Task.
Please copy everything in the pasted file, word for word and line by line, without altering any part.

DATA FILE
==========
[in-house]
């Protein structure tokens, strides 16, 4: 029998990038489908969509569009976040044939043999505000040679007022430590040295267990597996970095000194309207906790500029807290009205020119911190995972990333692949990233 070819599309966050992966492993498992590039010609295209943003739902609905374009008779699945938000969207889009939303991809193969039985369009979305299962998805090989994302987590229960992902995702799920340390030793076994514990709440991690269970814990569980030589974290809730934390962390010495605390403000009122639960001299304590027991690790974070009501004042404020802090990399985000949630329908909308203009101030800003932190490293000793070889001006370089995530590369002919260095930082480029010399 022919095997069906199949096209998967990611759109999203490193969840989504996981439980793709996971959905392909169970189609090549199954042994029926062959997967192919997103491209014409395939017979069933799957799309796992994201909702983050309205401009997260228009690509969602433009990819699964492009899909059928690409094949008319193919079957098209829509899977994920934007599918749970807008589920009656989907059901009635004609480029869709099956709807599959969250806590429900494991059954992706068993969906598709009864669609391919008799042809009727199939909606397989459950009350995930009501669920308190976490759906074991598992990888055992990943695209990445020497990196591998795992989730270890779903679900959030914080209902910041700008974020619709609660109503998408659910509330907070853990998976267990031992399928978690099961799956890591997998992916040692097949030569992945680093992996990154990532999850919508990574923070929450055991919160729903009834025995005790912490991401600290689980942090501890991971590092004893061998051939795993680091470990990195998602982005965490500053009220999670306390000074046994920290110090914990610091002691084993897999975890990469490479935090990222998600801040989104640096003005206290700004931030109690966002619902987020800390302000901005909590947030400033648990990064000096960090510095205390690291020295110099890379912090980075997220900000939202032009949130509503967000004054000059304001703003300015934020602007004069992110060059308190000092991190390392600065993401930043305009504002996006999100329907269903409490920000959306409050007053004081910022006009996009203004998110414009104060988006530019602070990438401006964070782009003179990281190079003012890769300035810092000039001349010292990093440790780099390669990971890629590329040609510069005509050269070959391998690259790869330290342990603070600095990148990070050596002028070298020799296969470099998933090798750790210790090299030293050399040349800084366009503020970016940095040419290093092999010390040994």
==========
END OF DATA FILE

[in-house]
């Protein structure tokens, strides 16, 4: 029998990038489908969509569009976040044939043999505000040679007022430590040295267990597996970095000194309207906790500029807290009205020119911190995972990333692949990233 070819599309966050992966492993498992590039010609295209943003739902609905374009008779699945938000969207889009939303991809193969039985369009979305299962998805090989994302987590229960992902995702799920340390030793076994514990709440991690269970814990569980030589974290809730934390962390010495605390403000009122639960001299304590027991690790974070009501004042404020802090990399985000949630329908909308203009101030800003932190490293000793070889001006370089995530590369002919260095930082480029010399 022919095997069906199949096209998967990611759109999203490193969840989504996981439980793709996971959905392909169970189609090549199954042994029926062959997967192919997103491209014409395939017979069933799957799309796992994201909702983050309205401009997260228009690509969602433009990819699964492009899909059928690409094949008319193919079957098209829509899977994920934007599918749970807008589920009656989907059901009635004609480029869709099956709807599959969250806590429900494991059954992706068993969906598709009864669609391919008799042809009727199939909606397989459950009350995930009501669920308190976490759906074991598992990888055992990943695209990445020497990196591998795992989730270890779903679900959030914080209902910041700008974020619709609660109503998408659910509330907070853990998976267990031992399928978690099961799956890591997998992916040692097949030569992945680093992996990154990532999850919508990574923070929450055991919160729903009834025995005790912490991401600290689980942090501890991971590092004893061998051939795993680091470990990195998602982005965490500053009220999670306390000074046994920290110090914990610091002691084993897999975890990469490479935090990222998600801040989104640096003005206290700004931030109690966002619902987020800390302000901005909590947030400033648990990064000096960090510095205390690291020295110099890379912090980075997220900000939202032009949130509503967000004054000059304001703003300015934020602007004069992110060059308190000092991190390392600065993401930043305009504002996006999100329907269903409490920000959306409050007053004081910022006009996009203004998110414009104060988006530019602070990438401006964070782009003179990281190079003012890769300035810092000039001349010292990093440790780099390669990971890629590329040609510069005509050269070959391998690259790869330290342990603070600095990148990070050596002028070298020799296969470099998933090798750790210790090299030293050399040349800084366009503020970016940095040419290093092999010390040994």